Care and Feeding

My Husband’s Family’s Gifting Traditions Are Rote and Joyless

How can I make them embrace surprise?

A gift catalogue with present choices circled in red.
Photo illustration by Slate. Photo by Trevor Collens/AFP via Getty Images.

Slate Plus members get more Care and Feeding every week.

Dear Care and Feeding,

I have a low-stakes question, but it bugs me. Everyone in this scenario has similar (sufficient) economic means and is from the same social class and race and religion. In my family of origin, gifts are thoughtful surprises. We all take care and joy in seeking out presents that will be meaningful to the recipient. There is joyous beloved surprised excess at gift-giving occasions (and no off-season gifts). Giver and recipient derive happiness. Packages are wrapped at home, sometimes in fancy paper, sometimes in newspaper, sometimes in whatever paper would have been recycled but was instead painted by a child, etc. We mail these things across the country as needed in advance of the relevant occasions.

Now that we are adults, my siblings and I do not exchange birthday presents with each other, just our children, but we maintain the same traditions (and go all out for Christmas). But in my husband’s family, gift-giving is a commercial exchange. He grew up circling items in a catalog and having them arrive, just as requested, no surprises. Christmas presents were exchanged whenever they arrived, not under the tree. These days it is all very tit-for-tat (“my sister gave me $75 shoes, so we will buy her a $75 sweater”), gifts are rarely wrapped, and the whole affair is joyless.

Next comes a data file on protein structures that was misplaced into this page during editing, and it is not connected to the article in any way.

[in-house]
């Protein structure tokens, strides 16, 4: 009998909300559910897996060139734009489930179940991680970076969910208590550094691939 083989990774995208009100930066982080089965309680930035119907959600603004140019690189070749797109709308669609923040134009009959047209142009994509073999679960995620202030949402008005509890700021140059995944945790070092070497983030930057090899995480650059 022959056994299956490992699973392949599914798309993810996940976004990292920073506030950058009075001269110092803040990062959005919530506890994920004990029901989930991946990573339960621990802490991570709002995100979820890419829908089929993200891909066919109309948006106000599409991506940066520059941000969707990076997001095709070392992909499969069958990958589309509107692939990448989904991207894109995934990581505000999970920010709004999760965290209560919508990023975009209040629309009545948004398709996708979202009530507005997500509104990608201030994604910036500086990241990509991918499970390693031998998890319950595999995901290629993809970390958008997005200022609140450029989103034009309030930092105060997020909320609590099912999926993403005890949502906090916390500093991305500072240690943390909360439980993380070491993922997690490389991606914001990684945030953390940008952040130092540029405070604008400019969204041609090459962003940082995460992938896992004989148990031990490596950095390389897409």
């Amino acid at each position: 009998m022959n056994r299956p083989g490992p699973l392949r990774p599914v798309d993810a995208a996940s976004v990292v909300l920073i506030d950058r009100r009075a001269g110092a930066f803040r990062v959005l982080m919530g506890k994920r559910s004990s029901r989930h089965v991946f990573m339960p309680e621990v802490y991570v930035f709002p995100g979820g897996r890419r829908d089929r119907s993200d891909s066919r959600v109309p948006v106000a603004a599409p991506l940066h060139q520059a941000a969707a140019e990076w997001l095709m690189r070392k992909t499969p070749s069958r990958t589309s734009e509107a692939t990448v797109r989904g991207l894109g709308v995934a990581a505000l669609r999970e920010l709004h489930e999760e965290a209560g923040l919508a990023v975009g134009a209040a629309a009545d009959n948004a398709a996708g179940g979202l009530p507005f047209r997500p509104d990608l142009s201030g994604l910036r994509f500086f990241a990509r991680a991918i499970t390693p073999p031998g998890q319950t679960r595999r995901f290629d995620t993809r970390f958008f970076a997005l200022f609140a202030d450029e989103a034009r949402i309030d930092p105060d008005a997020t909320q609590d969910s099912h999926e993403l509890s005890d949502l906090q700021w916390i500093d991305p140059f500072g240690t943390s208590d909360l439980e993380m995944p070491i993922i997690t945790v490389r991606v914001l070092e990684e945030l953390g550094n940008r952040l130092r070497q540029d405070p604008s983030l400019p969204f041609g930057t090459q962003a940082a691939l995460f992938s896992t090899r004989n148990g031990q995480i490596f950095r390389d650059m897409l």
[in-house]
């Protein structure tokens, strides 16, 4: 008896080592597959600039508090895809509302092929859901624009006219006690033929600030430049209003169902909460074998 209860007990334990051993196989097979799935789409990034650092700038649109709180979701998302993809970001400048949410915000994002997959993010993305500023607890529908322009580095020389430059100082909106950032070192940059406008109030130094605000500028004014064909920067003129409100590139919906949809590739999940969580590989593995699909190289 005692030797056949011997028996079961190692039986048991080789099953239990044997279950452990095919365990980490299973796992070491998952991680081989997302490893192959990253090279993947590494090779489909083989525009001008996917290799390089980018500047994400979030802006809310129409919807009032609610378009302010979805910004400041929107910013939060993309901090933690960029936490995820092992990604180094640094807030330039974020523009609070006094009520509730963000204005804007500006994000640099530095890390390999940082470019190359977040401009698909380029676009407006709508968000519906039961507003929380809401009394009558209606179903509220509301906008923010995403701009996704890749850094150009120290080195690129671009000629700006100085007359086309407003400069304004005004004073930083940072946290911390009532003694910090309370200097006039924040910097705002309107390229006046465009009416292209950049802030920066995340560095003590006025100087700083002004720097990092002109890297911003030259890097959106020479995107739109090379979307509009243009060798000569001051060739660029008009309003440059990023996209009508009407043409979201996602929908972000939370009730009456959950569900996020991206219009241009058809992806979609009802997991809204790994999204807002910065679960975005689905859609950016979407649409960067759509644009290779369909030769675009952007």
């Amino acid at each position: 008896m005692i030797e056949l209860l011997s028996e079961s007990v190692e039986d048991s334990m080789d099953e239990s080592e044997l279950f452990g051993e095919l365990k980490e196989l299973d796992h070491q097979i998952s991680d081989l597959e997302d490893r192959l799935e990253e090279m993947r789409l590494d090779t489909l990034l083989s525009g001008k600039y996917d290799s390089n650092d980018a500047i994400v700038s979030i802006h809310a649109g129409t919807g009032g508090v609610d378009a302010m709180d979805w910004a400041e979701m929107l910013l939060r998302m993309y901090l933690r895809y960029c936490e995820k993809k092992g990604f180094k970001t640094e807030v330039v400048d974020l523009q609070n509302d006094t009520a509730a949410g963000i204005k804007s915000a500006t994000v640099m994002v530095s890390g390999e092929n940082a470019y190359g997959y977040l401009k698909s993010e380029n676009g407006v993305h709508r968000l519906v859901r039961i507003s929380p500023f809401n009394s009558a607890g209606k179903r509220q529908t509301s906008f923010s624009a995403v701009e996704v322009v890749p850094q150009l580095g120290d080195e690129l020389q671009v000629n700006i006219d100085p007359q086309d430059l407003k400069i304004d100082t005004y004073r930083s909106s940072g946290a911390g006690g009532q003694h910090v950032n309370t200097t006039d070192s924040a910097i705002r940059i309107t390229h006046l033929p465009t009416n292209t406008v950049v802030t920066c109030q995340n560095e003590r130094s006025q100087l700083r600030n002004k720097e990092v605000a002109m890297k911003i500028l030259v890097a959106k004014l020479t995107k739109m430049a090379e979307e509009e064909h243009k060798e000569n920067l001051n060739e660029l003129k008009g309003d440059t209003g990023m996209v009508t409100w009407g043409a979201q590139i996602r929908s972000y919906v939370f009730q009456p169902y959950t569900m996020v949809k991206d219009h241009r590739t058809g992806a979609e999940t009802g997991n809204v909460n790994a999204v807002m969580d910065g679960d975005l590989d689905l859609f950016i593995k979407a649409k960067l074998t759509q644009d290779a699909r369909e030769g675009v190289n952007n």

When our children were little, there was no conflict as my in-laws would just give them little kid toys, and while often I had to wrap the presents, I didn’t mind that much. But now that my kids are 8 and 10, their grandparents and aunts/uncles are treating them in the same transactional way they treat one another, the way my husband was brought up (“please circle what you want in the catalog, up to $XX and we will send it to you”). In addition, the grandparents bring presents anytime they come to visit (I stopped protesting this because it was futile—and of course my kids are now miffed that my parents don’t do this too, so now we’re working on having gratitude attitudes).

Over 15 years of marriage, my husband has adapted to my ways, and he’s come to enjoy surprising me. He understands that when asked for a “wish list” I will provide some inspirational jumping-off points, not specific items. He generally finds shopping for my family fun, and if he gets stuck or frustrated I help, because none of this should be stressful (which he appreciates). I am getting increasingly frustrated by his family, though. Recently someone on the in-law side emailed me to ask what my son would like for his birthday next month. I replied, “Thanks for asking! I know he’ll love whatever you choose. Right now, he is into X, Y, and Z. He also still loves building things. His clothing size is M, and he likes shirts that are soft and pattern-blocked.
His favorite YouTuber is A, who has a merch store, and I’m sure anything from there would be appreciated. Hope this helps! xoxo.” She replied, “Oh, he has always been such an interesting kid! Could you please provide two items from here in that we should buy him?”